Documenting the Process

  • Kobina Ankomah-Graham
  • 2 weeks ago

Bringing together guests from several aspects of music making, Process lived up to its billing as 'a summit for creative thinkers, educators and music makers'. The brainchild of popular hip-hop and afrobeats artist/producer, Juls (under the banner of Signatures, the magazine he co-founded with his brother Jason), the event took place at the imaginatively-designed new offices of advertising and talent agency, BBnZ on 24th and 25th January.

Across both days, the thirty or so young musicians, DJs, and producers who responded to the event’s social media campaign were given the chance to network and gather insights from an array of names they look up to alongside others they may not have known before the event, but who they will find hard to forget thereafter. Artists, radio presenters, DJs, producers, and promoters were all put to work across a range of workshops, presentations, practice sessions and panels.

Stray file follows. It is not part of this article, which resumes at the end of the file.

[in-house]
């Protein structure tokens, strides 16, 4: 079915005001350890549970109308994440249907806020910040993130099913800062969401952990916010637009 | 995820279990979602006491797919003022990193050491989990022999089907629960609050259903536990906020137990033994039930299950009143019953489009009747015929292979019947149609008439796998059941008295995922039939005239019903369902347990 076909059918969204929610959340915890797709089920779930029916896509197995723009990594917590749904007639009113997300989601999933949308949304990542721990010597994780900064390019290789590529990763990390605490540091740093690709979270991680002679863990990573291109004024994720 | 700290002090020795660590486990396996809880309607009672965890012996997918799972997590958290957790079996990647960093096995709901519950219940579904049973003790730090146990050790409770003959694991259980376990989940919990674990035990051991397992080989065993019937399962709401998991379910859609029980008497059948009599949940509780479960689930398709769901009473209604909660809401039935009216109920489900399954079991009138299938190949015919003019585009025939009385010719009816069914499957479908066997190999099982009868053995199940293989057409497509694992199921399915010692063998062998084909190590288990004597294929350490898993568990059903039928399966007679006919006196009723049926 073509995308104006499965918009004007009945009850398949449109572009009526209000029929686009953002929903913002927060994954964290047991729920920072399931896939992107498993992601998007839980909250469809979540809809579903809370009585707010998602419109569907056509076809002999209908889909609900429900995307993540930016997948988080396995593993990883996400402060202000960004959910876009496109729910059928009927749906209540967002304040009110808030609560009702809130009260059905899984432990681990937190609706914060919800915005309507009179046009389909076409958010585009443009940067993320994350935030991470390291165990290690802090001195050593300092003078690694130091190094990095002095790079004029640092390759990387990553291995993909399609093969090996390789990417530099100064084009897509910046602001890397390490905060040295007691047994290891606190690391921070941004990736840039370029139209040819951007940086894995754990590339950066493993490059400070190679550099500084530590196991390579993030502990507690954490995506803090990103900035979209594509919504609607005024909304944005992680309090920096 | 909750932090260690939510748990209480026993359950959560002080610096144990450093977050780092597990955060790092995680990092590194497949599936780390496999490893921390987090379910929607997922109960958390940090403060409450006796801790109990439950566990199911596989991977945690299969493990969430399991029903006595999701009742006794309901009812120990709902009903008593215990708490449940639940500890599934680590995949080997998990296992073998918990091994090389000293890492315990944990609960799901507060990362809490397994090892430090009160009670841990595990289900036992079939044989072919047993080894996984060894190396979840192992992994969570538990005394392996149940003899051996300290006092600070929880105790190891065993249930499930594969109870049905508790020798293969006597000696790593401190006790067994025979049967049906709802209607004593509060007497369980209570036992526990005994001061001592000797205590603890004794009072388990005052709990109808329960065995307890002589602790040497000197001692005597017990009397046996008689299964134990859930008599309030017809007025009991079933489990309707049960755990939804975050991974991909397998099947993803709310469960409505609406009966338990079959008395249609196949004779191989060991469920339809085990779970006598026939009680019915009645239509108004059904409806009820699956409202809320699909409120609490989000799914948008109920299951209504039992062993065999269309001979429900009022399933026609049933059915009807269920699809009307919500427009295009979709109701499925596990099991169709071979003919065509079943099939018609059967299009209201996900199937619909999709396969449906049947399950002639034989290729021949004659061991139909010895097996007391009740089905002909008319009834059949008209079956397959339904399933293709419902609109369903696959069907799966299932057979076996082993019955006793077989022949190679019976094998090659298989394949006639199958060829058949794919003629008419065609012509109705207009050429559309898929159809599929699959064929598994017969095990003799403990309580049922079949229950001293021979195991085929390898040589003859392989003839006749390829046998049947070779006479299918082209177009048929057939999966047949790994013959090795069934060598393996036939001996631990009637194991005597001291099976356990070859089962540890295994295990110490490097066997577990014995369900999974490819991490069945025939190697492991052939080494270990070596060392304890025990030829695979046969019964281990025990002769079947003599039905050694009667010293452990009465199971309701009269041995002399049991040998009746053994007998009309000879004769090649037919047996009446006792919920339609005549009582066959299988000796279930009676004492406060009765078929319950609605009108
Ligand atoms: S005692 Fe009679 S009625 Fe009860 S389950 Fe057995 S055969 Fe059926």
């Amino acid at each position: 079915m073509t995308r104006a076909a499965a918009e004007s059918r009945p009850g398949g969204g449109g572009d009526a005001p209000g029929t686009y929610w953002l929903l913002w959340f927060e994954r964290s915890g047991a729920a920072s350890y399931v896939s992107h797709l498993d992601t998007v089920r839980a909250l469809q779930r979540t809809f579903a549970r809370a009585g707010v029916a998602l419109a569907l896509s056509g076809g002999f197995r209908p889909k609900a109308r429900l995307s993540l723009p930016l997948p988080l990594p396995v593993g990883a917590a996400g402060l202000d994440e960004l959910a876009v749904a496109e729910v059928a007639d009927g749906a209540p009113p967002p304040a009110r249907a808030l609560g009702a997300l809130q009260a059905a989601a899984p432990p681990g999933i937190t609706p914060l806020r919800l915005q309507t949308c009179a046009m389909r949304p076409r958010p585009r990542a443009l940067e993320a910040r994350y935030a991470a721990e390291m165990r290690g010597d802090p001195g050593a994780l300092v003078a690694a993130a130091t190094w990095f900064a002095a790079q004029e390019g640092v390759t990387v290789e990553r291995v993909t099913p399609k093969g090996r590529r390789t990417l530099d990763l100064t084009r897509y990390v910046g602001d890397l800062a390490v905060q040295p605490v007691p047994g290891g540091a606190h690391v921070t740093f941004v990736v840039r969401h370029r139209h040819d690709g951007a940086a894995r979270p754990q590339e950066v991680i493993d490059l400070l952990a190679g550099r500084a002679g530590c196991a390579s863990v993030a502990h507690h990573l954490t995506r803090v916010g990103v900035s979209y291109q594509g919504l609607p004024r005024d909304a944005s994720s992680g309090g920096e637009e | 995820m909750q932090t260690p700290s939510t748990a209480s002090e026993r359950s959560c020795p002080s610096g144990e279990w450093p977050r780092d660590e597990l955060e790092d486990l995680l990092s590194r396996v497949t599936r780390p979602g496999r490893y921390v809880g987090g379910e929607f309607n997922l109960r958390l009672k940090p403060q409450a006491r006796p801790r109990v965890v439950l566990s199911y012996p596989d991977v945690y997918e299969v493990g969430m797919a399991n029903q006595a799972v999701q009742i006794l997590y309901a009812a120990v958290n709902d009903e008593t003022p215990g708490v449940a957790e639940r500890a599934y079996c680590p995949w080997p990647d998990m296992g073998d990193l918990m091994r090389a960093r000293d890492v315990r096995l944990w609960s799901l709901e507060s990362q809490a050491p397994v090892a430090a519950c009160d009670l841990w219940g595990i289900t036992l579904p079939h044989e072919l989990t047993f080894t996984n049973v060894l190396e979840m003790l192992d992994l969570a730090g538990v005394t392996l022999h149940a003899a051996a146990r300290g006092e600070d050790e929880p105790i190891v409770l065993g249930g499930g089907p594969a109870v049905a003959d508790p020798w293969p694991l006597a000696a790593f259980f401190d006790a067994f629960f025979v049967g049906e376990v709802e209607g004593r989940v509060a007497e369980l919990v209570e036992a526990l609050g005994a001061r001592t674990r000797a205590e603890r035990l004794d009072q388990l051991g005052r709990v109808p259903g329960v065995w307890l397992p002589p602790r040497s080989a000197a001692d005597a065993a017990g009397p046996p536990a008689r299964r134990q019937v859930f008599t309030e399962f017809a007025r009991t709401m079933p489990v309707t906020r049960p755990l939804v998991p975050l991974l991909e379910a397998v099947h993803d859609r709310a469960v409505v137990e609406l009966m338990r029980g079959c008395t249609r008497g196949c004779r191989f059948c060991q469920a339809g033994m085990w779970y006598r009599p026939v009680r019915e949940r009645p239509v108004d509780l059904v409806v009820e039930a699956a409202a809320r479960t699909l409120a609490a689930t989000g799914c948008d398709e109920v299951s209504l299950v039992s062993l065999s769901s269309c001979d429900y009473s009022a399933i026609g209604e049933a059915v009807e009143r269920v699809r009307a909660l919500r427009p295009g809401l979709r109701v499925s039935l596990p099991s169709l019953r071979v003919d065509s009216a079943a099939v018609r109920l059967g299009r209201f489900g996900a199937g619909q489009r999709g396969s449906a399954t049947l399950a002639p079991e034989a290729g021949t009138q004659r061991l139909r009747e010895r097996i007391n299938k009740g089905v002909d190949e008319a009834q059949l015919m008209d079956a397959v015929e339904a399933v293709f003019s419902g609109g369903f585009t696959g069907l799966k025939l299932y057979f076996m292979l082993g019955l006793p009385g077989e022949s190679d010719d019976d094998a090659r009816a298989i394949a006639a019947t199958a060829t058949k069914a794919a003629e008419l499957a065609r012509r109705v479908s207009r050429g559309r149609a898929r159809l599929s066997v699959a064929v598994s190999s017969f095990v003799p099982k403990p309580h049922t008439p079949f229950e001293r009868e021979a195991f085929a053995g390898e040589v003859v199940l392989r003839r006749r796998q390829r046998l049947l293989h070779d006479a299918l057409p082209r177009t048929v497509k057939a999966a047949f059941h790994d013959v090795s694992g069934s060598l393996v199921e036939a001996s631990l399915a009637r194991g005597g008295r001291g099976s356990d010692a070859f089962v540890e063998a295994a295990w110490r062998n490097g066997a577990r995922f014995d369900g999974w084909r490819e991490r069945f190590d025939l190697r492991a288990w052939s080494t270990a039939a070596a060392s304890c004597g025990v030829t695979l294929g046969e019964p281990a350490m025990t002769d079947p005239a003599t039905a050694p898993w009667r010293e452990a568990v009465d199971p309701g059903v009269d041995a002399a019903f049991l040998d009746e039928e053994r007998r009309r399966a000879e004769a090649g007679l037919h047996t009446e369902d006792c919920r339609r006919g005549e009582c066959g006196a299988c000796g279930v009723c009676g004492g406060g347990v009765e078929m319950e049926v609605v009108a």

The main features of the first day included a ‘Young Boss’ roundtable discussion between Juls, YFM presenter Official Kwame and the artist, C Real. There was one of several ‘live deconstructions’ in which the producers Rvdical and Mike Millz built beats from scratch in under half an hour; and conversations between Juls, fellow artist/producer Jayso, the artists M.anifest and Adomaa, and Benewaa Boateng of definitive young Ghanaian music blog, Harmattan Rain.

On the second day, Juls went head-to-head with producer of the moment, Kuvie, both emerging with formidable beats over which musicians sang and rhymed. There was a live recording of the ever-popular AccraWeDey podcast, and a later talk on the future of African music.

However, the liveliest discussion was easily the ‘Girl Power’ talk, featuring artists Ria Boss and Adomaa, alongside radio presenter Vanessa Gyan and the promoter Irene Donati. Hosted by YFM’s Akosua Hanson, it generated vibrant audience debate over sexism in the industry (and the country as a whole) pressure placed on female performers to be sexier (and the criticism they face when they oblige) and whether male rappers can respond to disses from their female peers.

A successful event, it marks an interesting progression for Juls into music education. There are already talks of a follow-up retreat in October with less talk and more of a focus on the craft of making music.

Image: Steve Morris M.


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